16 Oct 2006 : Column 592

Mr. Hain: I thank the hon. Gentleman for his support for what we achieved at St. Andrews. Despite the questions that he is entitled to put to me and the answers that he is entitled to get, cross-party consensus on these matters is important at this critical moment. I also thank him for in-principle support for the Bill when we introduce it—probably in the week starting 20 November, to get it in before the deadline of 24 November. I have discussed with him the fact that the Bill will have to be taken through using emergency procedures and the Opposition’s support will be critical to deliver what we intend.

I agree with what the hon. Gentleman said about full support for the police and all the different elements of that that he described, including co-operating with investigations. That is vital. Any party that aspires to hold ministerial office, let alone any democratically elected party, ought to support the police, full stop, and the policing situation that they are being asked to support has been completely transformed, as I described.

On the pledge of office, the hon. Gentleman will see in annexe A, paragraph 8, that the preparation for government committee is being asked to consider that matter. It is important for at least four of the parties that the issue be addressed. We shall have to see what emerges from that consideration and where we can take it.

The hon. Gentleman asked when an ard fheis will be called. That is a matter for Sinn Fein’s internal procedures, but the agreement contains a reference to the Sinn Fein executive, the ard comhairle, which needs to meet sooner rather than later. He is right to say that we will need to know by 10 November whether we are in business—whether we are in a position to proceed with the emergency Bill with all-party support, or not. That will be crucial.

On community restorative justice, I can give the hon. Gentleman an absolute guarantee that there is no question of it being an alternative to the rule of law or policing. Indeed, any CRJ schemes that are supported and officially recognised—we are consulting further on that—will have to comply with the rule of law and have to have the police almost embedded within them, as happens in a number of cases now. I give the House the pledge that I gave the Policing Board last week: if we do not get the arrangements for community restorative justice schemes right and if we do not satisfy everybody, broadly speaking, we will not do them. It would be better not to have them than to create a climate of uncertainty or ambiguity about what is involved.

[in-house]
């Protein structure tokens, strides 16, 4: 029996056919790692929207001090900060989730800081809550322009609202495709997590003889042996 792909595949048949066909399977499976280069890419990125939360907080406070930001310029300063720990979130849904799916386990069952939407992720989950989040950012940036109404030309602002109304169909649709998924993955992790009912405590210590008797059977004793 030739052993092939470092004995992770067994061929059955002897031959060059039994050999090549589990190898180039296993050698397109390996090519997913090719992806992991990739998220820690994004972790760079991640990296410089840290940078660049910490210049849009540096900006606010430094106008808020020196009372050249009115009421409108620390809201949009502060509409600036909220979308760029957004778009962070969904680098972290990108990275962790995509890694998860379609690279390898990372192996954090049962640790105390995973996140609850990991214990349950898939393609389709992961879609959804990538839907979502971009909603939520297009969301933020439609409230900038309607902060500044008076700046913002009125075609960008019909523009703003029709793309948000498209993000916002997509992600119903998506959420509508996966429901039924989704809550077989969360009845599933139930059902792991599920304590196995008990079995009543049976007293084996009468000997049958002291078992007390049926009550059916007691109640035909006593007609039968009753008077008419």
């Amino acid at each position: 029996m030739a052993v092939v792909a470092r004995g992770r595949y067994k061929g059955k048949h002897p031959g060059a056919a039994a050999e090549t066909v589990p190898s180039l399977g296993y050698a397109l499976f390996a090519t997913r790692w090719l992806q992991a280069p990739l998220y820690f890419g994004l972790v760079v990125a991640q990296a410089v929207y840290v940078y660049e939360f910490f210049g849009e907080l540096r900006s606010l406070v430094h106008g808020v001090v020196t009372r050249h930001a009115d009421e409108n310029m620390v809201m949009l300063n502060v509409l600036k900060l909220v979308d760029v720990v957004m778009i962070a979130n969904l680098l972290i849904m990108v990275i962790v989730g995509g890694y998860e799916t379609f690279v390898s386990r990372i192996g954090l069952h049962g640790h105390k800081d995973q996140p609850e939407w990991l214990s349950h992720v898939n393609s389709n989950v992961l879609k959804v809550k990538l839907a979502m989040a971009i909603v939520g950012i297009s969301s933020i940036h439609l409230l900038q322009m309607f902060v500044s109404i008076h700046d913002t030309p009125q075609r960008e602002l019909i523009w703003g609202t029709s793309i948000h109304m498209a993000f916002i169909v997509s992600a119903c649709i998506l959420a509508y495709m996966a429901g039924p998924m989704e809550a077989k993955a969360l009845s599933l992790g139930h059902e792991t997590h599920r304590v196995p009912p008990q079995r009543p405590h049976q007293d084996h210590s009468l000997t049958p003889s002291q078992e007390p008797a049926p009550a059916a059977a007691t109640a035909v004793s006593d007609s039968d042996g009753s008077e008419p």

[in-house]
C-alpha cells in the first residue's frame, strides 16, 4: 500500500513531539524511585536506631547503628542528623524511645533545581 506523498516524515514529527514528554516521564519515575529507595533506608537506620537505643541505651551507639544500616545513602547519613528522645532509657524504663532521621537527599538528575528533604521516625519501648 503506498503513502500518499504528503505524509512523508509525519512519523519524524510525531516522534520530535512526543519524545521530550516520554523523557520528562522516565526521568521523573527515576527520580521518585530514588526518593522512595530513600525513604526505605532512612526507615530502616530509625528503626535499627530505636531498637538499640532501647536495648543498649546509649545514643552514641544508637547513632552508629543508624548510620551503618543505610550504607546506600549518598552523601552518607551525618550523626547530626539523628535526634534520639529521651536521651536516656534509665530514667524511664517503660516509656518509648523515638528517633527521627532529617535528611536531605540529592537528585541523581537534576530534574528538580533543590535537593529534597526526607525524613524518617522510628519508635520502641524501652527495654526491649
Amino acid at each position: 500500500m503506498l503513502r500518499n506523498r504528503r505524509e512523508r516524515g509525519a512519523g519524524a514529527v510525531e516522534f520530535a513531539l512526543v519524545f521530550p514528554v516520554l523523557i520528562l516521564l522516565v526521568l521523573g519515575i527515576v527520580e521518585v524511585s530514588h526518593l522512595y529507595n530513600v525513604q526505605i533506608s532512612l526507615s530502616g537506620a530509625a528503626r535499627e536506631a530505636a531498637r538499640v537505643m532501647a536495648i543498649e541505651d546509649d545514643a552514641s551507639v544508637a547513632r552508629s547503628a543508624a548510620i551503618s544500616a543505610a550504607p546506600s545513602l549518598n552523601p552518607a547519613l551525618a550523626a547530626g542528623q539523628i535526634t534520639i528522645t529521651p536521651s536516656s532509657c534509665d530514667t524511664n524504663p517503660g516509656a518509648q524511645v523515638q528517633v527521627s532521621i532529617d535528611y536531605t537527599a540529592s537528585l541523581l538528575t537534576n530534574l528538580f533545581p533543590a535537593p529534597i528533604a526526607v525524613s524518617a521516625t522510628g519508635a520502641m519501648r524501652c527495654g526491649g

On recruitment standards to the PSNI, the Patten report was clear that people with serious paramilitary backgrounds should not join the PSNI, and we have no plans to move away from that. Recruits to the PSNI, whether regular officers or community support officers, will have to have the same rigorous standards of entry applied to them. There is no intention of changing that.

On an election or a referendum, the different parties are thinking about that matter and plan to come back to us. We await the outcome of their deliberations. On academic selection and rate capping, as of now the Government’s policy remains as it was prior to St. Andrews. We need to see the implementation of the agreement and delivery of the legislation in the week beginning 20 November, with all-party support for that,